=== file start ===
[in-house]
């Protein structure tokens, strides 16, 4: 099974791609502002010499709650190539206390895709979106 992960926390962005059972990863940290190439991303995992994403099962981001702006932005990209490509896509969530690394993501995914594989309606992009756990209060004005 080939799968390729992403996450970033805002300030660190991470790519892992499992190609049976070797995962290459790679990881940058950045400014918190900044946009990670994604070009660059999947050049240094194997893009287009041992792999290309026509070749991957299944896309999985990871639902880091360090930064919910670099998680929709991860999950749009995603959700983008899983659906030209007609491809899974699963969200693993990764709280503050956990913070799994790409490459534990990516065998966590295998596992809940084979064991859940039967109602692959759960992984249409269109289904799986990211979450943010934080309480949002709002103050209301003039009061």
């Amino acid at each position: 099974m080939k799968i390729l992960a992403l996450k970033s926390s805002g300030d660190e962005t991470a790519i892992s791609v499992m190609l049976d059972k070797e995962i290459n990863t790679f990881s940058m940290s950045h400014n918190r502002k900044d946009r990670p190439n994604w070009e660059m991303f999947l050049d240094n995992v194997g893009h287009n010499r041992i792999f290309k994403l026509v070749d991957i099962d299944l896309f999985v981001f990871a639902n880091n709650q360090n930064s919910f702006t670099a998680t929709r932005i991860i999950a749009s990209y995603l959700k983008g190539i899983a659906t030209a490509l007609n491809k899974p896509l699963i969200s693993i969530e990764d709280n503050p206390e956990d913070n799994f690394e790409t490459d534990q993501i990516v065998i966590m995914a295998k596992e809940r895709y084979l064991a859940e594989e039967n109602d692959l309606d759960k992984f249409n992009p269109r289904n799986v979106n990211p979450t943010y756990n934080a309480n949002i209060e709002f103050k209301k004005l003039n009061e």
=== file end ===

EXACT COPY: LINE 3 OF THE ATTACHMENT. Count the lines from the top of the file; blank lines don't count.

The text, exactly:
């Amino acid at each position: 099974m080939k799968i390729l992960a992403l996450k970033s926390s805002g300030d660190e962005t991470a790519i892992s791609v499992m190609l049976d059972k070797e995962i290459n990863t790679f990881s940058m940290s950045h400014n918190r502002k900044d946009r990670p190439n994604w070009e660059m991303f999947l050049d240094n995992v194997g893009h287009n010499r041992i792999f290309k994403l026509v070749d991957i099962d299944l896309f999985v981001f990871a639902n880091n709650q360090n930064s919910f702006t670099a998680t929709r932005i991860i999950a749009s990209y995603l959700k983008g190539i899983a659906t030209a490509l007609n491809k899974p896509l699963i969200s693993i969530e990764d709280n503050p206390e956990d913070n799994f690394e790409t490459d534990q993501i990516v065998i966590m995914a295998k596992e809940r895709y084979l064991a859940e594989e039967n109602d692959l309606d759960k992984f249409n992009p269109r289904n799986v979106n990211p979450t943010y756990n934080a309480n949002i209060e709002f103050k209301k004005l003039n009061e």